Alteration in Oxidative Stress

Increases of oxidative stress by metabolic derangement has long been reported in diabetic states and proposed to cause vascular complications (44,59,63,64). In diabetic states, induction of oxidative stress could be as a result of the increased production of superoxide anion via the induction of NADPH oxidase and mitochondrial pathway decreases of superoxide clearance lipid and protein modification and the reduction of endogenous antioxidants such as ascorbic acid, vitamin E, and glutathione....

Nitric oxide and the development of atherosclerosis

All the major cardiovascular risk factors (including hypertension, high levels of low-density lipoprotein LDL cholesterol, tobacco use, and hyperhomocysteinemia) are associated with decreased endothelium-dependent vasodilation prior to the development of clinically apparent vascular disease. This would suggest that the endothelial damage is implicated in the development of atherosclerosis (35). After endothelial injury, platelets aggregate in those areas of cell damage, releasing growth factors...

And Insulin Sensitivity

There is growing evidence that inhibition of the RAS system by either ACE inhibition or AT1 receptor antagonism can increase insulin sensitivity and glucose utilization. Studies using euglycemic hyperinsulinemic clamps have shown that ACE inhibitor treatment improves insulin sensitivity in most (136-140), but not all (141,142) individuals with hypertension, obesity, and or type 2 diabetes. Similarly, although AT1 antagonism has been reported to improve muscle sympathetic nerve activity and...

HRT and Risk of Cardiovascular Disease in Women With Diabetes

CVD is the most common cause of death in type 2 diabetes. This increased risk is particularly apparent in women with diabetes in which the relative protection afforded by the female sex is lost (107). For women without diabetes, prospective cohort surveys such as the Nurse's Health Cohort Study, suggest that estrogen therapy decreases the risk of CHD in postmenopausal women who were initially healthy at the time of enrollment (5). However, data from the HERS and WHI clinical trials have...

Human Studies of Endothelium Dependent Vasodilation

Human studies evaluating the effects of DM on endothelium-dependent vasodilation have yielded some conflicting results, although they generally corroborate those found in animal studies. Saenz de Tejada et al. (60) studied penile tissue excised from men with erectile dysfunction and found that endothelium-dependent relaxation is reduced in the corpus cavernosa of impotent men with diabetes relative to those who are nondiabetic. However, in vivo studies involving human subjects with...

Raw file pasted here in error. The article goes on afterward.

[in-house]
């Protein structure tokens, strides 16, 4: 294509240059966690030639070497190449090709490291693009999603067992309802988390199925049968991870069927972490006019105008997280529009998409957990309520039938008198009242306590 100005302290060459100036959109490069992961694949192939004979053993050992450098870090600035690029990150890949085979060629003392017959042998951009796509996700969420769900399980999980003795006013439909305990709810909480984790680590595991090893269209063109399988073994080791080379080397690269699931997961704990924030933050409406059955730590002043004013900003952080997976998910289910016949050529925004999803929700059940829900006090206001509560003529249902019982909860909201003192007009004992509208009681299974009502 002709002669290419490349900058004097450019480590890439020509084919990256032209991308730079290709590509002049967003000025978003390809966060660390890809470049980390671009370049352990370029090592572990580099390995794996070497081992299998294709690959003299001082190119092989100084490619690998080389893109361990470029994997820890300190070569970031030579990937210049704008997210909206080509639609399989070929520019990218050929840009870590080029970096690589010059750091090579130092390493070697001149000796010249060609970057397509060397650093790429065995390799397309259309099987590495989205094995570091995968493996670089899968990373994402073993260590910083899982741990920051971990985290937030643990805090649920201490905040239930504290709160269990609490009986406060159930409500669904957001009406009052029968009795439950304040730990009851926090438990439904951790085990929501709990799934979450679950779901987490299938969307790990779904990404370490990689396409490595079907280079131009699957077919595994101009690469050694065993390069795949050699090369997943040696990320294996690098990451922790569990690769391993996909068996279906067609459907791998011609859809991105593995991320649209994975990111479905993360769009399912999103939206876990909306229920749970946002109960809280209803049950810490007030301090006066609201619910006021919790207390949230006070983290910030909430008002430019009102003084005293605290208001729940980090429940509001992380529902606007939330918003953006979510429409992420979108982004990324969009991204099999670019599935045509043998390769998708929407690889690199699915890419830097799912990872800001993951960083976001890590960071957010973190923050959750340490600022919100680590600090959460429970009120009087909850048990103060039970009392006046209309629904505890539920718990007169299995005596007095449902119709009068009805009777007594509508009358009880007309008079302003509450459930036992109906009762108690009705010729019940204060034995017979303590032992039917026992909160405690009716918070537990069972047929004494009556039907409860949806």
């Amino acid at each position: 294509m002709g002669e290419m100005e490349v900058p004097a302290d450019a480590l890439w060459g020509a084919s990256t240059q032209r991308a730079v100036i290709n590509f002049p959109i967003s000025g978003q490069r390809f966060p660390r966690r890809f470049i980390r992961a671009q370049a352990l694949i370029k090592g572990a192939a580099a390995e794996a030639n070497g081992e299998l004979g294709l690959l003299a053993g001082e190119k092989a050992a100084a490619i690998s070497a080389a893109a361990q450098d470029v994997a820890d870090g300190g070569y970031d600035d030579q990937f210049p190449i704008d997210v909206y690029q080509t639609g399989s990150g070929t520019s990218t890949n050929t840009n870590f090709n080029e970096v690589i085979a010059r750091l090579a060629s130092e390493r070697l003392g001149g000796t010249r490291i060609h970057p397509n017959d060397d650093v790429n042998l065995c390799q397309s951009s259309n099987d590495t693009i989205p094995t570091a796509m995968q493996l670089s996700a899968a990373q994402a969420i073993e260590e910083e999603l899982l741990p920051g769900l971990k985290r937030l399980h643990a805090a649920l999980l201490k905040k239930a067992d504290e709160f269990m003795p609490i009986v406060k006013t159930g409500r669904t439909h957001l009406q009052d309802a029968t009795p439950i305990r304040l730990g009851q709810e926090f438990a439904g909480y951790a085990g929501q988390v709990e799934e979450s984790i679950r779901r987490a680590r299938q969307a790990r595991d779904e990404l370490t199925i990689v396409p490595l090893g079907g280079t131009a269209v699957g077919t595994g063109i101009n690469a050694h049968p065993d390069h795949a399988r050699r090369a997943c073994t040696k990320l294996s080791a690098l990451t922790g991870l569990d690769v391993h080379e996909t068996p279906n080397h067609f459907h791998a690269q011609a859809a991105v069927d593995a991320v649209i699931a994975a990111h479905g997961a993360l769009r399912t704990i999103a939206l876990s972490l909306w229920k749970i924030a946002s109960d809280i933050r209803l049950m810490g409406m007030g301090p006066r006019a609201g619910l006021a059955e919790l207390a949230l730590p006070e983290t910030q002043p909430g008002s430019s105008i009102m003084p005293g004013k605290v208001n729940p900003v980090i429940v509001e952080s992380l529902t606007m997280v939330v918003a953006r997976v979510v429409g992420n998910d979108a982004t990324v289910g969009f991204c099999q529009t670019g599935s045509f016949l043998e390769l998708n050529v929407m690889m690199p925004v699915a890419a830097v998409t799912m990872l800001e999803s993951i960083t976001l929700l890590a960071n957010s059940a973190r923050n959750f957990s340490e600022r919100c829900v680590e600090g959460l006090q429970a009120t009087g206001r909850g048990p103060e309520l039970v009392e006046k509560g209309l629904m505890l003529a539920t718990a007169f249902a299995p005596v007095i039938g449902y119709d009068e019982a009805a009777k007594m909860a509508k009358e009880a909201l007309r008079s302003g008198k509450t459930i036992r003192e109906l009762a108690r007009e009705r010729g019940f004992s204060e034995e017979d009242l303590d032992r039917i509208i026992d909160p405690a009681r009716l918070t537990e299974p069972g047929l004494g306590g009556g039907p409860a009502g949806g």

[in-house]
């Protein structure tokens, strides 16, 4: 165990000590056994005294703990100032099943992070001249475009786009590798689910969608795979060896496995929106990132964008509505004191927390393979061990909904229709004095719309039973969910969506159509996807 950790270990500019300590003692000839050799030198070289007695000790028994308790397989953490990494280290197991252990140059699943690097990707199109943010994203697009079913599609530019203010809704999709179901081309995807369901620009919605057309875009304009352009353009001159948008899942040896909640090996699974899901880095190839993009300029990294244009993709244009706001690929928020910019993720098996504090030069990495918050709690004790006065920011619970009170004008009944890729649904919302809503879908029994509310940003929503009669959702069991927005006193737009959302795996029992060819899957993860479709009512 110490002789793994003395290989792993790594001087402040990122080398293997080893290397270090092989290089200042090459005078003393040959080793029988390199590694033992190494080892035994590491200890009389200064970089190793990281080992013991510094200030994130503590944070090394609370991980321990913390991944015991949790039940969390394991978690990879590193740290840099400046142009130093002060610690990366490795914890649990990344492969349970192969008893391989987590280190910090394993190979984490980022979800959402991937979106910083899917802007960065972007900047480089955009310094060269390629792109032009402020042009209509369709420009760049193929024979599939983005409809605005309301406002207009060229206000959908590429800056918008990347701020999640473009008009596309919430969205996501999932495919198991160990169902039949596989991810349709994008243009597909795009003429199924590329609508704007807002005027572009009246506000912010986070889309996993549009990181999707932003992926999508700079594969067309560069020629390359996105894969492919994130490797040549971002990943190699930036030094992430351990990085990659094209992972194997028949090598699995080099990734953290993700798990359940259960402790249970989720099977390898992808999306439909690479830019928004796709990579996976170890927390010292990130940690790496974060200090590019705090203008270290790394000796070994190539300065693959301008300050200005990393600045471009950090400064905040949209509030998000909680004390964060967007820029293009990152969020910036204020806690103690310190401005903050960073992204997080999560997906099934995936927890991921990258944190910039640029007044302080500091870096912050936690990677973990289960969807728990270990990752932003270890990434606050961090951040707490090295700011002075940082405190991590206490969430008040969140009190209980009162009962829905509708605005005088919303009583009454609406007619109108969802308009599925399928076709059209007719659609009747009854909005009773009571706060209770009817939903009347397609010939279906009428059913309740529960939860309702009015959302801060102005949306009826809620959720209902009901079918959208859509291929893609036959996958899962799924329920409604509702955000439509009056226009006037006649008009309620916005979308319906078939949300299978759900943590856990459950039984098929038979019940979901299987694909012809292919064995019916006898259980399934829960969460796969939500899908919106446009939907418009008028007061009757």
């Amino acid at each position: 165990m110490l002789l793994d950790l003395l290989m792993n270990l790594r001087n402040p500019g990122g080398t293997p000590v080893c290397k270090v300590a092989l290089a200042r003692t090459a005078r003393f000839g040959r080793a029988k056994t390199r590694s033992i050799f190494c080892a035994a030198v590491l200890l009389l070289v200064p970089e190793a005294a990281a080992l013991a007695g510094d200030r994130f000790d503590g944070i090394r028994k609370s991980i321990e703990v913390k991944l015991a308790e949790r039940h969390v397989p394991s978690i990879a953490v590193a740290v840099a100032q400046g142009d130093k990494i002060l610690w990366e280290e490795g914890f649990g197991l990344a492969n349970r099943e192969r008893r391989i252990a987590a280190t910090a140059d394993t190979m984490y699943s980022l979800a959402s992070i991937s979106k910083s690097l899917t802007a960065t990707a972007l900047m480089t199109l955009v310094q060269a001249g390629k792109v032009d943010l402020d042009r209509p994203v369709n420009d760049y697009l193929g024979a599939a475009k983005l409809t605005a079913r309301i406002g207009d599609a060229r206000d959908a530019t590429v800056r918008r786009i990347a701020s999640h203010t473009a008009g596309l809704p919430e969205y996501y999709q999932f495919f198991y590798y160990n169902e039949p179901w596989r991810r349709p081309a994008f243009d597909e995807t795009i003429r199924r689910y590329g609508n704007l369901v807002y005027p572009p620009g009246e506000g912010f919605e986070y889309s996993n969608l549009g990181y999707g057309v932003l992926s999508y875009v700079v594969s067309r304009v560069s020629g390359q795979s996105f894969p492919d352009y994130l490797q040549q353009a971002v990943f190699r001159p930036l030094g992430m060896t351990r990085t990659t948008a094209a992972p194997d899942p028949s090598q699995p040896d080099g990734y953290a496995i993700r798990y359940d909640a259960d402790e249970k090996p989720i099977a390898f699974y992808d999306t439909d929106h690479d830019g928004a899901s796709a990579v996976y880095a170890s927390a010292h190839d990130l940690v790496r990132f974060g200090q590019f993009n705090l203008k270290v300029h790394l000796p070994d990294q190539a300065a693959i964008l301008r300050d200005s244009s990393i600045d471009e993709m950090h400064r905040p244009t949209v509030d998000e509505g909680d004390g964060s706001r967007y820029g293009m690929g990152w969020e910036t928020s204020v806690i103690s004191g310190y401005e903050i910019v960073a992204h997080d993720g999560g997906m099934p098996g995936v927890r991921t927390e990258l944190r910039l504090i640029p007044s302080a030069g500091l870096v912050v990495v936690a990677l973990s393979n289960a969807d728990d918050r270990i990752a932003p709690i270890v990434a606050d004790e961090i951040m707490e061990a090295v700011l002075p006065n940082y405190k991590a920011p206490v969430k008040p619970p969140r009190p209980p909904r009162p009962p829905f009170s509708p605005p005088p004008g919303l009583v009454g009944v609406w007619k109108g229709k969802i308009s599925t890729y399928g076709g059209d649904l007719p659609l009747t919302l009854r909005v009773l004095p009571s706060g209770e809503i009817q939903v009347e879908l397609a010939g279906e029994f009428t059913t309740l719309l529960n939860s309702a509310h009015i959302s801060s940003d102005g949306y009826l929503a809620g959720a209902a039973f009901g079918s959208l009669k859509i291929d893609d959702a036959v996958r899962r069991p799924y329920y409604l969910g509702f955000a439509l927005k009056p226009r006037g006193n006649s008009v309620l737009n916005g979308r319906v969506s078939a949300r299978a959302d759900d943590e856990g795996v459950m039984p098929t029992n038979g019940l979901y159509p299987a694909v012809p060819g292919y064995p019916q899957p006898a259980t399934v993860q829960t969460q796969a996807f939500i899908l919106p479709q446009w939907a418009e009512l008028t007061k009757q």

Lipoprotein Oxidation and Glyco Oxidation

Glycation of LDL under hyperglycemic conditions is likely to result in increased formation of oxidized LDL (154). Several mechanisms have been proposed to explain the increased oxidation of lipoproteins in diabetes. One of them involves the auto-oxidation of simple monosaccharides (155,156), such as glucose, and of fructose-lysine (155,156,157), the first Amadori rearrangement product, under physiological conditions and in the presence of trace amounts of metal ions. Auto-oxidation of these...

Diabetes and fibrinolysis

Decreased fibrinolytic system capacity is observed consistently in blood from patients with DM, particularly those with type 2 diabetes (93,94). It has been known for many years that obesity is associated with impaired fibrinolysis (95) that elevated blood triglycerides and other hallmarks of hyperinsulinemia are associated with increased activity of PAI-1 (96) and that elevated PAI-1 is a marker of increased risk of acute MI as judged from its presence in survivors compared with age-matched...

Diabetes and Insulin Resistance

Adiponectin's involvement in CVD is likely multifactorial, but one of its main roles is likely in affecting traditional risk factors associated with coronary artery disease (CAD), particularly diabetes. As one of the diabetes susceptibility genes and the adiponectin gene both localize to 3q27, mutation at this locus has been associated with both type 2 diabetes and decreased adiponectin (41). The majority of data for animal studies thus far suggest that adiponectin acts as an...